Monday, June 01, 2015
A diamond cut is one of the “4Cs” used to determine a diamond's value. A diamond uses specific geometric proportions to shape a diamond before polishing. When a diamond is cut, facets are created. These facets determine the shape and appearance of the diamond. The cut of the diamond greatly determines the diamond's brilliance. When the cut is done poorly, the diamond becomes less luminous. Although a diamond may grade well using other determiners, a poor cut can result in a dull, muted effect.
The cut of the diamond greatly affects the three main attributes of a diamond: brilliance, sparkle, and fire. These refer to the way the diamond plays with light. Brilliance is the amount of light reflected by a diamond. Sparkle refers to how a diamond shimmers when moved around a light source. And fire refers to the way the diamond disperses light and shows off different colors. If a diamond is poorly cut, these attributes can be diminished.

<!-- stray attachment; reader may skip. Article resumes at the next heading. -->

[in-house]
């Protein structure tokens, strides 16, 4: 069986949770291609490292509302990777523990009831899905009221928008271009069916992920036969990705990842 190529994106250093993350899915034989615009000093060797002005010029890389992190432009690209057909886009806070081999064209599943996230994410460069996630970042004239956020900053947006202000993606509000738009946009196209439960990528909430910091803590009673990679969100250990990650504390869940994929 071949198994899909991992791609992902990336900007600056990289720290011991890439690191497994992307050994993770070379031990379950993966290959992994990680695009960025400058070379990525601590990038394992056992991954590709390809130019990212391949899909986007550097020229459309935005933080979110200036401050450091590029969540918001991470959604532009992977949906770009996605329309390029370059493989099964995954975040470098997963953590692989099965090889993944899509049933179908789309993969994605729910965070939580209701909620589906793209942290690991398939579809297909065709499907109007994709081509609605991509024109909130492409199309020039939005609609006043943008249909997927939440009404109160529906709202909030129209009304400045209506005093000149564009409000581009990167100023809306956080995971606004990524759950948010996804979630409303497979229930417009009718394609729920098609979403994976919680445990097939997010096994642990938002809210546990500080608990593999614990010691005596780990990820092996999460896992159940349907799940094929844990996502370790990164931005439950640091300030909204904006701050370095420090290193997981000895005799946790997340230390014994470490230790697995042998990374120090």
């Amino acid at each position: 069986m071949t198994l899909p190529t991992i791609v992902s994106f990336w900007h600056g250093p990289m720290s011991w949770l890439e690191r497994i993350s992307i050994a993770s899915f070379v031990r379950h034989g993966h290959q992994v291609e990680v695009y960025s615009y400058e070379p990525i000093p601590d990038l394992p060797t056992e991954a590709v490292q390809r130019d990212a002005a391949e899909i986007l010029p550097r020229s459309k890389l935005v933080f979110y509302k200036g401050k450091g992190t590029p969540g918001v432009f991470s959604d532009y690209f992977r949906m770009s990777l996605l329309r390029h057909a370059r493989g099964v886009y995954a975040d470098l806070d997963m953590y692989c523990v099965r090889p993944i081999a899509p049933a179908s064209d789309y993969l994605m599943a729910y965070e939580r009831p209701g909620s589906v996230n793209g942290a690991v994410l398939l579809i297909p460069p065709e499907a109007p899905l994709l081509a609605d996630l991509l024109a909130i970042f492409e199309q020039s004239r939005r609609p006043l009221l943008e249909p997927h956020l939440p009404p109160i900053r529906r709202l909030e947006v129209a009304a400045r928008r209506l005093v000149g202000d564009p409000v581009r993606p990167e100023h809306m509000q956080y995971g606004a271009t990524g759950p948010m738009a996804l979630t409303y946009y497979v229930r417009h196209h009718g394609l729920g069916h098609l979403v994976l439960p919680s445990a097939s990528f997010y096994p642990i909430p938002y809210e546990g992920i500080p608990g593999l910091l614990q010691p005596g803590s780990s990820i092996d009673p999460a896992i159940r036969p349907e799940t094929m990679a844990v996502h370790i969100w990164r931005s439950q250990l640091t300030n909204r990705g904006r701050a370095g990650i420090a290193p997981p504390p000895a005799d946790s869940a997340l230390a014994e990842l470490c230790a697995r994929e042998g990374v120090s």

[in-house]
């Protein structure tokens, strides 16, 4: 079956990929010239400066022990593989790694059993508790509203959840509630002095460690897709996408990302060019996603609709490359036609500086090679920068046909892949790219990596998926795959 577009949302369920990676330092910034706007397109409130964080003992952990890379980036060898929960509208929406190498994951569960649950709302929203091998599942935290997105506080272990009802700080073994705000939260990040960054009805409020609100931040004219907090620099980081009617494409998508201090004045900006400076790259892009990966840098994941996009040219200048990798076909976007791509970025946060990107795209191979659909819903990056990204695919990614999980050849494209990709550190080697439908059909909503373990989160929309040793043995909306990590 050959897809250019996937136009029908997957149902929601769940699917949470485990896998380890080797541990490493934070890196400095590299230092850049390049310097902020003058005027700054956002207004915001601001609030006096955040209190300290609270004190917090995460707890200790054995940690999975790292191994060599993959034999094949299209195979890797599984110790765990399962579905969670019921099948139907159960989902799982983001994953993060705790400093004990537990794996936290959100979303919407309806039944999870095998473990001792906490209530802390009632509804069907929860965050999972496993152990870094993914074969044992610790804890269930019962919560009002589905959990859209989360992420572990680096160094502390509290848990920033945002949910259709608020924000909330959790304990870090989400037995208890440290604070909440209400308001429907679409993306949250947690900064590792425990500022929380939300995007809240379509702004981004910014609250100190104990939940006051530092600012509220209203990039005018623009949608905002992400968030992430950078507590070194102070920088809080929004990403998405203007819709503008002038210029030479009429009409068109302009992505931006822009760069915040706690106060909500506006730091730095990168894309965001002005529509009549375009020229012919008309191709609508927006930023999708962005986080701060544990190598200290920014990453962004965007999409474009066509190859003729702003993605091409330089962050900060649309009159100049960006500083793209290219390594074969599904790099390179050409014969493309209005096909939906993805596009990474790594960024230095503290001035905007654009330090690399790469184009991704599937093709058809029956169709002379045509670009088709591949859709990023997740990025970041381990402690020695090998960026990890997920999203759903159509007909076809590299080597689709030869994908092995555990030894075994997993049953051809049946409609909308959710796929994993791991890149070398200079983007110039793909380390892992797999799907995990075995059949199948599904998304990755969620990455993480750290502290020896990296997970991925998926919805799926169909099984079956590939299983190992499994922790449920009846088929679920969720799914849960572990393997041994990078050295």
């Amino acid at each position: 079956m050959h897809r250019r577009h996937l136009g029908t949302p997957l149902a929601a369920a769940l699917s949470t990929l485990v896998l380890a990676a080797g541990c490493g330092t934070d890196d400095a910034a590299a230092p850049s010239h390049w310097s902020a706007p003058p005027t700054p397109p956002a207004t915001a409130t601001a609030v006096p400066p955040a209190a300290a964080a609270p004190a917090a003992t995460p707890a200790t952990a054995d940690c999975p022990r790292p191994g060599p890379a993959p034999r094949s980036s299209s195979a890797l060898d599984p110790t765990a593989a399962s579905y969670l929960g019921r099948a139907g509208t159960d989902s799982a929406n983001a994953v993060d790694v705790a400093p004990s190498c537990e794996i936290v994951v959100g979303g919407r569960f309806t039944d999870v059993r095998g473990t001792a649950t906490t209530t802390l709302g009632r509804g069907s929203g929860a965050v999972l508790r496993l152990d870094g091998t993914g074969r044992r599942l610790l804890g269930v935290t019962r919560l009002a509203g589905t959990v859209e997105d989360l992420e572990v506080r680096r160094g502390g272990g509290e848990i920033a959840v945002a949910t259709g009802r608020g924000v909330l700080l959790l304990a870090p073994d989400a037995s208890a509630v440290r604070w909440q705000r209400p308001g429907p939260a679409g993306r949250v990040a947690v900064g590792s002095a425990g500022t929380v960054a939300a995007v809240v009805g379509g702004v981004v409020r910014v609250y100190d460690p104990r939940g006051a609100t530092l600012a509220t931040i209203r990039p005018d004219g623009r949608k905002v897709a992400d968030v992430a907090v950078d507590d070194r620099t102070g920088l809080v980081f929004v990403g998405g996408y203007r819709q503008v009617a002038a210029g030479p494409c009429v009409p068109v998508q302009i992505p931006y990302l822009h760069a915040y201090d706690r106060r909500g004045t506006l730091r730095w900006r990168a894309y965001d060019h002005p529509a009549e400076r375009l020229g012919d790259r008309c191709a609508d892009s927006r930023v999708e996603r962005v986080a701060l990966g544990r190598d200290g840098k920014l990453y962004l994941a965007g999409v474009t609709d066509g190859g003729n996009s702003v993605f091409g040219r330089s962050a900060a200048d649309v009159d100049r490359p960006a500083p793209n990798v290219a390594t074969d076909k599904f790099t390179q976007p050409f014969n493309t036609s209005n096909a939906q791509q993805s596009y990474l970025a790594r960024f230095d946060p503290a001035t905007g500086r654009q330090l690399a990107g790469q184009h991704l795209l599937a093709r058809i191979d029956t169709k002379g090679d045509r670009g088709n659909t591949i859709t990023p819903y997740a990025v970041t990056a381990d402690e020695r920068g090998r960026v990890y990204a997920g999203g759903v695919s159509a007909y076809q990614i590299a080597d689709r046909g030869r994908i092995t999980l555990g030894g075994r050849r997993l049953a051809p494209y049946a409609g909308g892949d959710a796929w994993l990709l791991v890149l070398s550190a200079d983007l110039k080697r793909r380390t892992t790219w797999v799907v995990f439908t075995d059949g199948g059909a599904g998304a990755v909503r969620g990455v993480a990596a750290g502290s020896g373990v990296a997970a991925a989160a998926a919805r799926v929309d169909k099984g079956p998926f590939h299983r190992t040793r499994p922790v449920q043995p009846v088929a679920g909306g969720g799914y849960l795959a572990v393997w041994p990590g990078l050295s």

If a diamond is cut too shallow and wide, it loses some of the light at its base. And if a diamond is cut too deep and narrow, the light escapes at the diamond’s sides. On the other hand, a well cut diamond evenly reflects light in the diamond’s interior, reflecting most of the light through its top surface.
Certain factors decide the choice of diamond cut. The basis of a diamond cut is decided by the original shape of the rough stone, the location of internal flaws or inclusions, the preservation of carat weight, and the popularity of certain shapes among consumers. The cutter must consider each of these factors when cutting a diamond. A diamond’s ability to catch and interact with light relies deeply on the way it is cut. It takes a skilled cutter to transform a rough diamond into a stunning gem.
The most popular cut is the round cut. It has 58 facets in all and is said to be the cut that sparkles the most. There are also other cuts which are often referred to as fancy cuts. Most fancy cuts are grouped into four categories - modified brilliants, step cuts, mixed cuts, and rose cuts. All of these cuts have their own distinctive ability to catch and interact with light.
AT: 06/01/2015 03:19:01 PM
Post a Comment
Comments are closed.